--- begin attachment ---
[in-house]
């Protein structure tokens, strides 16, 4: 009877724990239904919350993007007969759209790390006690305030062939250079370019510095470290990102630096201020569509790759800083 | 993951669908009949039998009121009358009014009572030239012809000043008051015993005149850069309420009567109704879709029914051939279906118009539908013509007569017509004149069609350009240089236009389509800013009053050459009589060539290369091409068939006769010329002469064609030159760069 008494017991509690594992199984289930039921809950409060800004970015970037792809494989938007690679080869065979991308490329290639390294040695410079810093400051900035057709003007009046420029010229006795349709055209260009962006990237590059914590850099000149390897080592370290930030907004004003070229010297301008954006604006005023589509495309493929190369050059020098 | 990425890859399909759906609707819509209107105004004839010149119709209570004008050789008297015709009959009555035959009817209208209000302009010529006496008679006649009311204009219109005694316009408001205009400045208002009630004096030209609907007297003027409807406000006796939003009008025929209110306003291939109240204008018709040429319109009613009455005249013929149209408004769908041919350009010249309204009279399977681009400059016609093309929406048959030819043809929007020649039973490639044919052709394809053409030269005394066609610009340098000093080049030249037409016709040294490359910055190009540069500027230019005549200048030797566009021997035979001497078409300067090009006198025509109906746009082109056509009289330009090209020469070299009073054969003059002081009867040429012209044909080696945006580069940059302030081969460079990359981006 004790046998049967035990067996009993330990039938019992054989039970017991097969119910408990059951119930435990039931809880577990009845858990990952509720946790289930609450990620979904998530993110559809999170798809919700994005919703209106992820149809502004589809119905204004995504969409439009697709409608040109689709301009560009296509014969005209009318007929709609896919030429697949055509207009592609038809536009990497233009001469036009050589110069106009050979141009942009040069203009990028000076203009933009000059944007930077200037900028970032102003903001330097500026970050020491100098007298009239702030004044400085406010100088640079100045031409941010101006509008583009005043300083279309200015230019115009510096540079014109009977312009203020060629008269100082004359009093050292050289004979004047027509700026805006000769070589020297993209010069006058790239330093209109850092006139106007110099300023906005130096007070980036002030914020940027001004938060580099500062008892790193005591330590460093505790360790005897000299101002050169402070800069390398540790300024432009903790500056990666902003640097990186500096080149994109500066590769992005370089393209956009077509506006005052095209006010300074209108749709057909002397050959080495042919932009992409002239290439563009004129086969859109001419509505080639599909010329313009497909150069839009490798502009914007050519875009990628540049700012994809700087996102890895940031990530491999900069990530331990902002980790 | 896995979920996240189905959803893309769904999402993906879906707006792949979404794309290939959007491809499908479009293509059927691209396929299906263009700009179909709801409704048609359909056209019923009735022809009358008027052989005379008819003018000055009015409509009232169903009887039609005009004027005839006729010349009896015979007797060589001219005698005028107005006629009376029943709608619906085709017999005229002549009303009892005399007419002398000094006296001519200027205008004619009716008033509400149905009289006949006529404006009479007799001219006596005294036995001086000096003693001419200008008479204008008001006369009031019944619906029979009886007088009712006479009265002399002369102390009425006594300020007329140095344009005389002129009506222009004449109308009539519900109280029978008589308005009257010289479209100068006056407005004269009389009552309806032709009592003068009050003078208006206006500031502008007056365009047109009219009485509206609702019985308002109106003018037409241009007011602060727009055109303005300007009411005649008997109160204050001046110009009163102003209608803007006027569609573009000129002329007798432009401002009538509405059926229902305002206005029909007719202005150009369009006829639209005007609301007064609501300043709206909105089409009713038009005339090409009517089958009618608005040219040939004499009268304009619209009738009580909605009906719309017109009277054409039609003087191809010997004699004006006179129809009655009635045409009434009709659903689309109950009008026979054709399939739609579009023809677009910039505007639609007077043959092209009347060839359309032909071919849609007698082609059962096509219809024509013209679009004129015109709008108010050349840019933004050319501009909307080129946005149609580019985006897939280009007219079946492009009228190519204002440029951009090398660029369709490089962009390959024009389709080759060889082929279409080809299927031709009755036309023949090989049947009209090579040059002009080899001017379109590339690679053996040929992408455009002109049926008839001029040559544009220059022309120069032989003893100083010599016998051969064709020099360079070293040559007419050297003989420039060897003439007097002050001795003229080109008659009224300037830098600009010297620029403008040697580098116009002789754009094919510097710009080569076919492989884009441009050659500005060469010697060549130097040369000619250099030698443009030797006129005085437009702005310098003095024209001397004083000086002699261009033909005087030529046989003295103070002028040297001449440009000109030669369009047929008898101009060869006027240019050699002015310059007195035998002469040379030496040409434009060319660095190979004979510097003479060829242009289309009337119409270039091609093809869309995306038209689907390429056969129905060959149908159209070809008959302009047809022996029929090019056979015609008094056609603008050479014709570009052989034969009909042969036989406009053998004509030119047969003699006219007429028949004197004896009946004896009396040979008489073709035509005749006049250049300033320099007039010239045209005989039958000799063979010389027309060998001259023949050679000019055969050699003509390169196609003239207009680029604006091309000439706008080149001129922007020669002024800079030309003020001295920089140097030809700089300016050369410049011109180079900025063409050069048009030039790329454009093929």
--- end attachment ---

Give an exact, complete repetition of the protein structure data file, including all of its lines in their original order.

[in-house]
């Protein structure tokens, strides 16, 4: 009877724990239904919350993007007969759209790390006690305030062939250079370019510095470290990102630096201020569509790759800083 | 993951669908009949039998009121009358009014009572030239012809000043008051015993005149850069309420009567109704879709029914051939279906118009539908013509007569017509004149069609350009240089236009389509800013009053050459009589060539290369091409068939006769010329002469064609030159760069 008494017991509690594992199984289930039921809950409060800004970015970037792809494989938007690679080869065979991308490329290639390294040695410079810093400051900035057709003007009046420029010229006795349709055209260009962006990237590059914590850099000149390897080592370290930030907004004003070229010297301008954006604006005023589509495309493929190369050059020098 | 990425890859399909759906609707819509209107105004004839010149119709209570004008050789008297015709009959009555035959009817209208209000302009010529006496008679006649009311204009219109005694316009408001205009400045208002009630004096030209609907007297003027409807406000006796939003009008025929209110306003291939109240204008018709040429319109009613009455005249013929149209408004769908041919350009010249309204009279399977681009400059016609093309929406048959030819043809929007020649039973490639044919052709394809053409030269005394066609610009340098000093080049030249037409016709040294490359910055190009540069500027230019005549200048030797566009021997035979001497078409300067090009006198025509109906746009082109056509009289330009090209020469070299009073054969003059002081009867040429012209044909080696945006580069940059302030081969460079990359981006 004790046998049967035990067996009993330990039938019992054989039970017991097969119910408990059951119930435990039931809880577990009845858990990952509720946790289930609450990620979904998530993110559809999170798809919700994005919703209106992820149809502004589809119905204004995504969409439009697709409608040109689709301009560009296509014969005209009318007929709609896919030429697949055509207009592609038809536009990497233009001469036009050589110069106009050979141009942009040069203009990028000076203009933009000059944007930077200037900028970032102003903001330097500026970050020491100098007298009239702030004044400085406010100088640079100045031409941010101006509008583009005043300083279309200015230019115009510096540079014109009977312009203020060629008269100082004359009093050292050289004979004047027509700026805006000769070589020297993209010069006058790239330093209109850092006139106007110099300023906005130096007070980036002030914020940027001004938060580099500062008892790193005591330590460093505790360790005897000299101002050169402070800069390398540790300024432009903790500056990666902003640097990186500096080149994109500066590769992005370089393209956009077509506006005052095209006010300074209108749709057909002397050959080495042919932009992409002239290439563009004129086969859109001419509505080639599909010329313009497909150069839009490798502009914007050519875009990628540049700012994809700087996102890895940031990530491999900069990530331990902002980790 | 896995979920996240189905959803893309769904999402993906879906707006792949979404794309290939959007491809499908479009293509059927691209396929299906263009700009179909709801409704048609359909056209019923009735022809009358008027052989005379008819003018000055009015409509009232169903009887039609005009004027005839006729010349009896015979007797060589001219005698005028107005006629009376029943709608619906085709017999005229002549009303009892005399007419002398000094006296001519200027205008004619009716008033509400149905009289006949006529404006009479007799001219006596005294036995001086000096003693001419200008008479204008008001006369009031019944619906029979009886007088009712006479009265002399002369102390009425006594300020007329140095344009005389002129009506222009004449109308009539519900109280029978008589308005009257010289479209100068006056407005004269009389009552309806032709009592003068009050003078208006206006500031502008007056365009047109009219009485509206609702019985308002109106003018037409241009007011602060727009055109303005300007009411005649008997109160204050001046110009009163102003209608803007006027569609573009000129002329007798432009401002009538509405059926229902305002206005029909007719202005150009369009006829639209005007609301007064609501300043709206909105089409009713038009005339090409009517089958009618608005040219040939004499009268304009619209009738009580909605009906719309017109009277054409039609003087191809010997004699004006006179129809009655009635045409009434009709659903689309109950009008026979054709399939739609579009023809677009910039505007639609007077043959092209009347060839359309032909071919849609007698082609059962096509219809024509013209679009004129015109709008108010050349840019933004050319501009909307080129946005149609580019985006897939280009007219079946492009009228190519204002440029951009090398660029369709490089962009390959024009389709080759060889082929279409080809299927031709009755036309023949090989049947009209090579040059002009080899001017379109590339690679053996040929992408455009002109049926008839001029040559544009220059022309120069032989003893100083010599016998051969064709020099360079070293040559007419050297003989420039060897003439007097002050001795003229080109008659009224300037830098600009010297620029403008040697580098116009002789754009094919510097710009080569076919492989884009441009050659500005060469010697060549130097040369000619250099030698443009030797006129005085437009702005310098003095024209001397004083000086002699261009033909005087030529046989003295103070002028040297001449440009000109030669369009047929008898101009060869006027240019050699002015310059007195035998002469040379030496040409434009060319660095190979004979510097003479060829242009289309009337119409270039091609093809869309995306038209689907390429056969129905060959149908159209070809008959302009047809022996029929090019056979015609008094056609603008050479014709570009052989034969009909042969036989406009053998004509030119047969003699006219007429028949004197004896009946004896009396040979008489073709035509005749006049250049300033320099007039010239045209005989039958000799063979010389027309060998001259023949050679000019055969050699003509390169196609003239207009680029604006091309000439706008080149001129922007020669002024800079030309003020001295920089140097030809700089300016050369410049011109180079900025063409050069048009030039790329454009093929």